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The New Zealand industry has invested $15 billion over the past decade in new technologies to ensure New Zealanders benefit from world-class networks and services. That’s seen our country rise to 3rd in the world rankings for mobile services[1] and 12th for overall digital connectivity[2].

Some of these technology upgrades, such as the Ultra-Fast Broadband (UFB) fibre rollout and the Rural Broadband Initiative, are once-in-decades initiatives that are dramatically improving the way we can all earn, learn and live well.  At the same time, new technologies bring changes to the way some things operate, so it’s important we understand how they may work differently – and what that means for you.

[2] Huawei Global Connectivity Index, Nov 2020 https://www.huawei.com/minisite/gci/en/index.html

 

Fibre Broadband

From 2012, New Zealand began the Ultra-Fast Broadband (UFB) rollout, a partnership between the Government and private companies to install fibre in homes and businesses across all cities and towns in the country.  Over time, these fibre connections will replace the traditional copper lines used for telephone calls and older broadband technologies such as ADSL and VDSL.

The first phase of the UFB rollout was completed in late 2019 and laid fibre down the streets where 79% of New Zealanders live.  The second phase, covering smaller communities, is increasing fibre availability to 87% when the rollout completes by end 2022.  Well over 1 million homes and businesses are now benefitting from fibre broadband. For more information on the UFB rollout, see the Crown Infrastructure Partners website.

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Copper Withdrawal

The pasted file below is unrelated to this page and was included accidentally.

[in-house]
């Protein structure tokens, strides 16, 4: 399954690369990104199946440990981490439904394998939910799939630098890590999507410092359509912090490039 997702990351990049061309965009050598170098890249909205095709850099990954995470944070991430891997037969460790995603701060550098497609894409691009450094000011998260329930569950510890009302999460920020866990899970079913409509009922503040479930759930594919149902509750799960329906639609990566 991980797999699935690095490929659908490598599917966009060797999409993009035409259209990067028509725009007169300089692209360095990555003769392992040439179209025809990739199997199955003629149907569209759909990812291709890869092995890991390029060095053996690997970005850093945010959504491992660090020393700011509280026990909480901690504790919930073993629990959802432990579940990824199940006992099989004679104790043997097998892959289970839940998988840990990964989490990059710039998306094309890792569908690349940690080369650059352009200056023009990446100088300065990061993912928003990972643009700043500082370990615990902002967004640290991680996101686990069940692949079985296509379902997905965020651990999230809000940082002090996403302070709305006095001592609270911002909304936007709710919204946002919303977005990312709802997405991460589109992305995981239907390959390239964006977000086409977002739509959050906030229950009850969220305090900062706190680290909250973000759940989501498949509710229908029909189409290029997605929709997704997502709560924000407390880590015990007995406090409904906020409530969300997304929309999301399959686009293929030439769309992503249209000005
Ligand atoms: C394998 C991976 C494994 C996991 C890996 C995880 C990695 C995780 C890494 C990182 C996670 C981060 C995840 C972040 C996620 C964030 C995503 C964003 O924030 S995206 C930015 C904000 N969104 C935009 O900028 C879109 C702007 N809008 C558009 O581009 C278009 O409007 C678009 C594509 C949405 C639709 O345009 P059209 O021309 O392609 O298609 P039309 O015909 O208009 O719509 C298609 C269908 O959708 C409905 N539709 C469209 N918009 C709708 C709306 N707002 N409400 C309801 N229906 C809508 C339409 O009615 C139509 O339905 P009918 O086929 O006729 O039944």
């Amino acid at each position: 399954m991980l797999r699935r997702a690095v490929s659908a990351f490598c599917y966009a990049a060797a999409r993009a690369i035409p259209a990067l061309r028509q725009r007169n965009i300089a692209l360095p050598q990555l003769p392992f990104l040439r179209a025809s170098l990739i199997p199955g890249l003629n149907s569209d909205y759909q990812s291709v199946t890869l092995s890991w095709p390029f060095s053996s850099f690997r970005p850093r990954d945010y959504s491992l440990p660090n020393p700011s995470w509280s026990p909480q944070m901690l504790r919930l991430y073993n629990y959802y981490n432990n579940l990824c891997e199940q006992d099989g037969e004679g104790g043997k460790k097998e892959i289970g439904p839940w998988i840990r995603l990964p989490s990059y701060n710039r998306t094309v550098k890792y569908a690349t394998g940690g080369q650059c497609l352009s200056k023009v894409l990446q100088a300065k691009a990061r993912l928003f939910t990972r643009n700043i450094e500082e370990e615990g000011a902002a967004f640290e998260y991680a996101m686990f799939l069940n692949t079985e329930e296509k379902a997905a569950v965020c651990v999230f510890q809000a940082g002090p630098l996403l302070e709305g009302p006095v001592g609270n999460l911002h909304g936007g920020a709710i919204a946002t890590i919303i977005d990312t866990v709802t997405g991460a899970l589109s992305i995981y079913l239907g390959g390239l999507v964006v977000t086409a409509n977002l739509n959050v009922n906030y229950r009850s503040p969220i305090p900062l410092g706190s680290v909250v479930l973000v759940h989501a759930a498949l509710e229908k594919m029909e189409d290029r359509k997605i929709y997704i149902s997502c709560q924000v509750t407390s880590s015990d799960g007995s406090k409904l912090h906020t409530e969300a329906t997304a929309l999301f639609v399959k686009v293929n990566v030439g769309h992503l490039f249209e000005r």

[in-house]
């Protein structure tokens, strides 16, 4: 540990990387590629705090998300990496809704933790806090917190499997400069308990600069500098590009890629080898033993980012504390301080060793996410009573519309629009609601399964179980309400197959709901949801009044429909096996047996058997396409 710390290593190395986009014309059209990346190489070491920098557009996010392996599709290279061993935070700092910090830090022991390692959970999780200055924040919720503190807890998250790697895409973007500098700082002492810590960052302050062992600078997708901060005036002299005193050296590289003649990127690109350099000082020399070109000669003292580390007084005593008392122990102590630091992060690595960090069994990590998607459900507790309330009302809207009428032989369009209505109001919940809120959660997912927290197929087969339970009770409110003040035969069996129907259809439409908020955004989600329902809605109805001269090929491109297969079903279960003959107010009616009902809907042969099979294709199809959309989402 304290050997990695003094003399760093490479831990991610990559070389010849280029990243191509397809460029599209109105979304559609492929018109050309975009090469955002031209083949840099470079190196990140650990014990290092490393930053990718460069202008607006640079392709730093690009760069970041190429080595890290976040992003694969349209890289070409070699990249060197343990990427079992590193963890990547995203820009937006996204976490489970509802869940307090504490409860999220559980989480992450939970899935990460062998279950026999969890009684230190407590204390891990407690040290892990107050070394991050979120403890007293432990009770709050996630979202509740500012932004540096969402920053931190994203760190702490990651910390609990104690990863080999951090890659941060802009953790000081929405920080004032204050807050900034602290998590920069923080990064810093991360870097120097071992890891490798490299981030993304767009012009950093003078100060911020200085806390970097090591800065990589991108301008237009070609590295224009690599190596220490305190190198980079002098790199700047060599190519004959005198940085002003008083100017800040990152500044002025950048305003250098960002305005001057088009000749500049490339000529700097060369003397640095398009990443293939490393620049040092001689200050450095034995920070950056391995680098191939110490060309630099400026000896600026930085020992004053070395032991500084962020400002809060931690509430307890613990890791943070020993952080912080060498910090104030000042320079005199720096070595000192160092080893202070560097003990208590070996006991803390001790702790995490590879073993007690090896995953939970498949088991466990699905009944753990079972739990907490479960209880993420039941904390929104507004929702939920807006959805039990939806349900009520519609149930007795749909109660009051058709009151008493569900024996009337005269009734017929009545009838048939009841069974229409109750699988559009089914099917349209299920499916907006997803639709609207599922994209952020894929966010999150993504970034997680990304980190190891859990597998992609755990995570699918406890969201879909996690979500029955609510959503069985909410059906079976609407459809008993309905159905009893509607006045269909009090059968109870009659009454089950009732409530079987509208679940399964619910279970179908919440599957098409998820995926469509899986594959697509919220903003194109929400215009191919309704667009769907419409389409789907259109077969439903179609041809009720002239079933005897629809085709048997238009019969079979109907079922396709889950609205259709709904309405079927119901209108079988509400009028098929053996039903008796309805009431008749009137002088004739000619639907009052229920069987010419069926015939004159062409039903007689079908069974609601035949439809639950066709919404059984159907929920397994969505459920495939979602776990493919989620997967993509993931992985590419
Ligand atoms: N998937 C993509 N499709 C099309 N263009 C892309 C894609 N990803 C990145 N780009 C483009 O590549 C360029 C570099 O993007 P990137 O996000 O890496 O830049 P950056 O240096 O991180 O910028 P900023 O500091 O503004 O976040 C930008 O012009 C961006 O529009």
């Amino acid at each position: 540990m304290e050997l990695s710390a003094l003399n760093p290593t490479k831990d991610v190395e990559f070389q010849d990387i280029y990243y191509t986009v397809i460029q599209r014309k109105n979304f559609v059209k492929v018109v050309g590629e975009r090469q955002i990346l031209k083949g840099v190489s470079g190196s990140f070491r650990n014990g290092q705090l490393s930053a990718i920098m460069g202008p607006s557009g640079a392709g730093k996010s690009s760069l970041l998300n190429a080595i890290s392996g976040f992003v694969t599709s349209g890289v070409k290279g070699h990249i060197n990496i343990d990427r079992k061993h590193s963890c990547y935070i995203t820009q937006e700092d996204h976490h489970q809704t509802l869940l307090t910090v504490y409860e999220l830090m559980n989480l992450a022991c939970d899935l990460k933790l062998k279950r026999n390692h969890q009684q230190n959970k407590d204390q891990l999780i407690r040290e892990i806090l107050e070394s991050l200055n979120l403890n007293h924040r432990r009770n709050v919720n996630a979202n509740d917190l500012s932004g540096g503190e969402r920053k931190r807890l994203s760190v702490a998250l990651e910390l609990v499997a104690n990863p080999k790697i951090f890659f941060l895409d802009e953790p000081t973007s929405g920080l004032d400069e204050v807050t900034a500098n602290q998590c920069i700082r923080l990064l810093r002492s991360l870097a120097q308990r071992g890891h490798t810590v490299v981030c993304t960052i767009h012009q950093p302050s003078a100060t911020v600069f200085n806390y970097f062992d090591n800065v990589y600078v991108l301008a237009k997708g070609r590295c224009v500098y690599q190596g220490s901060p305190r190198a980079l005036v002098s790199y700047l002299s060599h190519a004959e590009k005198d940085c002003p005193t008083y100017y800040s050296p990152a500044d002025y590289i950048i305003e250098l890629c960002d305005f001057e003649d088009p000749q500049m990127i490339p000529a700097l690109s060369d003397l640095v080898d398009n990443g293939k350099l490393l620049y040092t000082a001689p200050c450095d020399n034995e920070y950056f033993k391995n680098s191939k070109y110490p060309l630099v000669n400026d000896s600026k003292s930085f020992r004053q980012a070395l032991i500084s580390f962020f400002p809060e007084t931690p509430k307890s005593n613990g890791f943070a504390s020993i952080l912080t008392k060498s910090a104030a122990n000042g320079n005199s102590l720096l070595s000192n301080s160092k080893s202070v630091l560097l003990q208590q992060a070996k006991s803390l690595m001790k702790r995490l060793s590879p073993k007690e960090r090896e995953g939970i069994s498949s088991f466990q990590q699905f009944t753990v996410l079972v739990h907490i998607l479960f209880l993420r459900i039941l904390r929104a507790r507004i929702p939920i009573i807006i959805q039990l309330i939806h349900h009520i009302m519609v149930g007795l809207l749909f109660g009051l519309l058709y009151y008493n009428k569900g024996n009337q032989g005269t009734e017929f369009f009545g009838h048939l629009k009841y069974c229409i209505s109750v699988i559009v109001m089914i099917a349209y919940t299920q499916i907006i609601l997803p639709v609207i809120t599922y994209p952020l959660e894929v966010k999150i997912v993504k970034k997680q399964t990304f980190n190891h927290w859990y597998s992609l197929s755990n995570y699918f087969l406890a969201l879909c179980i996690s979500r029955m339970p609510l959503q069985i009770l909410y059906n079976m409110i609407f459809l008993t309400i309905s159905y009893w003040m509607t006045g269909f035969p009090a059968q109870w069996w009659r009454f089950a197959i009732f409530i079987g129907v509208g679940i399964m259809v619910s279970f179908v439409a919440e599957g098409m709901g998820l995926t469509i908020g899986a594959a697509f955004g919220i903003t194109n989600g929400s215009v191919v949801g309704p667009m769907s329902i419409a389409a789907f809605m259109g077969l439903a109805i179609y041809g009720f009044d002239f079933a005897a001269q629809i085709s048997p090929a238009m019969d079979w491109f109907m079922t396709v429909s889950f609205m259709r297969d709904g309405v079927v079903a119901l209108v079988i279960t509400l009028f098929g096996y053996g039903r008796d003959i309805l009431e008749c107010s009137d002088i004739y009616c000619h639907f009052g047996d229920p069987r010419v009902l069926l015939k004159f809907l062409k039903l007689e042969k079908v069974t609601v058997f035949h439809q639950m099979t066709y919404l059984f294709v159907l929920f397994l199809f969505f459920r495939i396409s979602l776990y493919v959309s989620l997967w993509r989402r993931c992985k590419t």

The success of the UFB rollout means by 2022 most New Zealanders are expected to have access to fibre at home and large parts of the traditional copper phone and broadband network will no longer be needed.  In December 2020, the Commerce Commission published a new Copper Withdrawal Code which set out the process by which Chorus can switch off copper network services in a specified area while protecting the interests of consumers during this transition. Chorus is undertaking trials in limited areas during 2021 to better understand the customer experience and finetune its plans for future transitions.  For more information, see the Commerce Commission website.
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Wireless Broadband

Newer wireless technologies, mostly based on the cellular network that mobile phones use, have made it possible for super-fast broadband to be delivered to homes and businesses over radio waves, rather than via a fixed connection such as a fibre cable or copper line.  Wireless broadband services first became available via 3G mobile networks, improved significantly with the rollout of 4G networks several years ago, and are getting faster and better again with the progressive introduction of 5G.